Things have changed dramatically for the world’s women since Christian Aid was founded 75 years ago. On the whole, this change has been for the better, with significant progress on women’s rights and working towards gender parity. We have seen the decline of child marriage, a decrease in the number of women and girls who have been subjected to female genital mutilation, and more women represented in national parliaments. We have seen historically unprecedented reductions in maternal mortality, gains in women’s health and education, and progress towards gender equality through new legislation and the reform of existing laws.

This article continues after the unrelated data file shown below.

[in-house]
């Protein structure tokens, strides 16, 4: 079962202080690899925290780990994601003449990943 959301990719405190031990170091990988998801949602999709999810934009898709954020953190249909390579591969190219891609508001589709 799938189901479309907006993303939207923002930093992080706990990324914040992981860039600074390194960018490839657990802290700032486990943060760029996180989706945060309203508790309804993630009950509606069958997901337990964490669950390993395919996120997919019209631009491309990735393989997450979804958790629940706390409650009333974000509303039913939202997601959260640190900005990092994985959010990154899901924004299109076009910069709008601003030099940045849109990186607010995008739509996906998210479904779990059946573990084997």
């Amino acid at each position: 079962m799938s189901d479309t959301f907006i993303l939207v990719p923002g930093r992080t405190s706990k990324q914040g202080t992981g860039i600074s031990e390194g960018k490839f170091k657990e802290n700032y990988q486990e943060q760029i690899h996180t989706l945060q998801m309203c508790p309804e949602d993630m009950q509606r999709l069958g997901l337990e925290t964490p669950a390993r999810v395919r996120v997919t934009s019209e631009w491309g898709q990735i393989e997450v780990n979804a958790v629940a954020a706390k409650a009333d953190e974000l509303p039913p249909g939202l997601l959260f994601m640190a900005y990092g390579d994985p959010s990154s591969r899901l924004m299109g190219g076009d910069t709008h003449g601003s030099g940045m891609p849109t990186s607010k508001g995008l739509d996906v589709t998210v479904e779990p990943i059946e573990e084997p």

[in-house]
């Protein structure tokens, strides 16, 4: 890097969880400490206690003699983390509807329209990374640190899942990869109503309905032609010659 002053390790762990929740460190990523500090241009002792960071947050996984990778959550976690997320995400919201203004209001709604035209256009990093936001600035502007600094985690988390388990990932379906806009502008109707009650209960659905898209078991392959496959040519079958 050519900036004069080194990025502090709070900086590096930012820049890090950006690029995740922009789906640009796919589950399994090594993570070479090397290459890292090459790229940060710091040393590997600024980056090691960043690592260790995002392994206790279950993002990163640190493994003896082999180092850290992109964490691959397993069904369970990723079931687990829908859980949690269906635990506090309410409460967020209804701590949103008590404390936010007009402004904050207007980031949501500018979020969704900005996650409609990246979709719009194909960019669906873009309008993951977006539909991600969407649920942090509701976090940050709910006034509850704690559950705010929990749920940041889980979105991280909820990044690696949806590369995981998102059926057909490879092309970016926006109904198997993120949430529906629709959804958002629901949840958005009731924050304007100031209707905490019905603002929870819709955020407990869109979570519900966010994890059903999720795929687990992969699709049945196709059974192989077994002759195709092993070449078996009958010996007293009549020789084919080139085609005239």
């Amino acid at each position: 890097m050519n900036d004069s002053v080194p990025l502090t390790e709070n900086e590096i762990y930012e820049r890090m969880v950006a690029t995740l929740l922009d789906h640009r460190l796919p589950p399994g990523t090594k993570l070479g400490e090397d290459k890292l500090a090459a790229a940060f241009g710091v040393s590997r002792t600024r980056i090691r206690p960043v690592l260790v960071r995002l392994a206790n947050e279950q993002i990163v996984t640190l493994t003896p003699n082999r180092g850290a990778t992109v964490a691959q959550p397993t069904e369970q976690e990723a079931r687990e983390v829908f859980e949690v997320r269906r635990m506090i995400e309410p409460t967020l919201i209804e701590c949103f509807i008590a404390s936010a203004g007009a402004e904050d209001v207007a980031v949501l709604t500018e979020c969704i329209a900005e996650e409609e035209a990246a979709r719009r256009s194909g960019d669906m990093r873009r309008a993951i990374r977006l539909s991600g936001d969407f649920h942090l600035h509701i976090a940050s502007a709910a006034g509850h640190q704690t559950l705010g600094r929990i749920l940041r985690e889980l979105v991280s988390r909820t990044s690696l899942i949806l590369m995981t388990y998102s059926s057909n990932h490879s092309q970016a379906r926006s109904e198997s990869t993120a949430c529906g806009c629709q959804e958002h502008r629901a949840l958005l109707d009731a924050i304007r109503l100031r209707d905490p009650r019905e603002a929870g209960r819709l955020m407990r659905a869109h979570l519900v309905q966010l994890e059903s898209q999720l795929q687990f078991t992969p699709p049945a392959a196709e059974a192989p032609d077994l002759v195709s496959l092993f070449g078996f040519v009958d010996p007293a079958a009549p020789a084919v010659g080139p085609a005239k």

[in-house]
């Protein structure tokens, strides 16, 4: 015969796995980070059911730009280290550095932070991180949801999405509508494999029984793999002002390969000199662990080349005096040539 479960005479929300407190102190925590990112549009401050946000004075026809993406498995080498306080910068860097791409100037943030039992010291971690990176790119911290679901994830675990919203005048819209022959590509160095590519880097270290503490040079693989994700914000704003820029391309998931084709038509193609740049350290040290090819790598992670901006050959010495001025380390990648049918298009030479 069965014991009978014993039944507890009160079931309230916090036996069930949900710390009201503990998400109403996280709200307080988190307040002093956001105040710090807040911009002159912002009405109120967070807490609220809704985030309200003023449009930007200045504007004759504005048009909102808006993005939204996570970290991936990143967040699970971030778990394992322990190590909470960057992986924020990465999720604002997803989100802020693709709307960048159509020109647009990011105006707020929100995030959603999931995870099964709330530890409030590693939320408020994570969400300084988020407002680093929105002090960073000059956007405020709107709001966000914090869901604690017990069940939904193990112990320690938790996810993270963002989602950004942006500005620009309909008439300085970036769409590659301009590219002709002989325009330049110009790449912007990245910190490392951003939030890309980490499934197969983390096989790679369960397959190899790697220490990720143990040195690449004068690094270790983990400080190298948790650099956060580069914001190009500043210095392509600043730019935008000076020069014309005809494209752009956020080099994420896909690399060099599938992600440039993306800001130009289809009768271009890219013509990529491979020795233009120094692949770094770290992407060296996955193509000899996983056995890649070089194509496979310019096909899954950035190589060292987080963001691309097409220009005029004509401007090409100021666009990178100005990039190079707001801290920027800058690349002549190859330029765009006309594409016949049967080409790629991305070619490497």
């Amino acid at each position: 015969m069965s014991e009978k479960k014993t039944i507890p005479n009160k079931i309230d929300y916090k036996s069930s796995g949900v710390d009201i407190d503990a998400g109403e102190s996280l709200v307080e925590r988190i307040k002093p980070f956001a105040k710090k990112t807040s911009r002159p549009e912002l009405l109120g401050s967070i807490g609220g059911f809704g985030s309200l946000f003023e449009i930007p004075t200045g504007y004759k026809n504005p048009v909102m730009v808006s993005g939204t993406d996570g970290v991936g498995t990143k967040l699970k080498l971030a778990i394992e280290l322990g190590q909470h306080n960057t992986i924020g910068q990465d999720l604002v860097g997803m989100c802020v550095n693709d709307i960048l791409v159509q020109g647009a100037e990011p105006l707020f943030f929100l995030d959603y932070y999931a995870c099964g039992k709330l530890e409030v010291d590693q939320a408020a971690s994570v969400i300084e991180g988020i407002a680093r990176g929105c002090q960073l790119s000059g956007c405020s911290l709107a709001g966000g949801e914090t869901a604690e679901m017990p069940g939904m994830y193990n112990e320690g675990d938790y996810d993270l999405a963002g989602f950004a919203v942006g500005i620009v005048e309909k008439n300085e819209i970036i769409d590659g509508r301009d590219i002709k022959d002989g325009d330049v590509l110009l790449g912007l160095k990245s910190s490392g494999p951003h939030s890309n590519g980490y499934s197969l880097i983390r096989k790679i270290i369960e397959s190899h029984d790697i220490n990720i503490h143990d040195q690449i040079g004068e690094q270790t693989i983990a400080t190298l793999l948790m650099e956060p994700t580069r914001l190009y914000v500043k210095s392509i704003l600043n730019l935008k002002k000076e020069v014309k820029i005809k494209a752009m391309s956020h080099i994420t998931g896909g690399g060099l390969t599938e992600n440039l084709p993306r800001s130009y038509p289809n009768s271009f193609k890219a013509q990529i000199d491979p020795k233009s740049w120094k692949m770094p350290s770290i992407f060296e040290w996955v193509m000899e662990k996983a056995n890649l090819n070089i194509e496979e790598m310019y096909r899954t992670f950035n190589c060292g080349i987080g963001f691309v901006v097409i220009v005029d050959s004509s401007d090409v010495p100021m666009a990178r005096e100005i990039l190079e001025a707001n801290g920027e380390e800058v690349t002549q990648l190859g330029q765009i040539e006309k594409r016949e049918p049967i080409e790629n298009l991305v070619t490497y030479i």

This progress is worth celebrating, but there is still a long way to go. Women and girls are over-represented among the world’s poor. They are more likely to be denied the right to an education and to be victims of human trafficking. Patterns of violence and discrimination are often established in childhood, and gender-based violence (GBV) is perpetrated against girls, especially after puberty, when they are considered to be women in many cultures.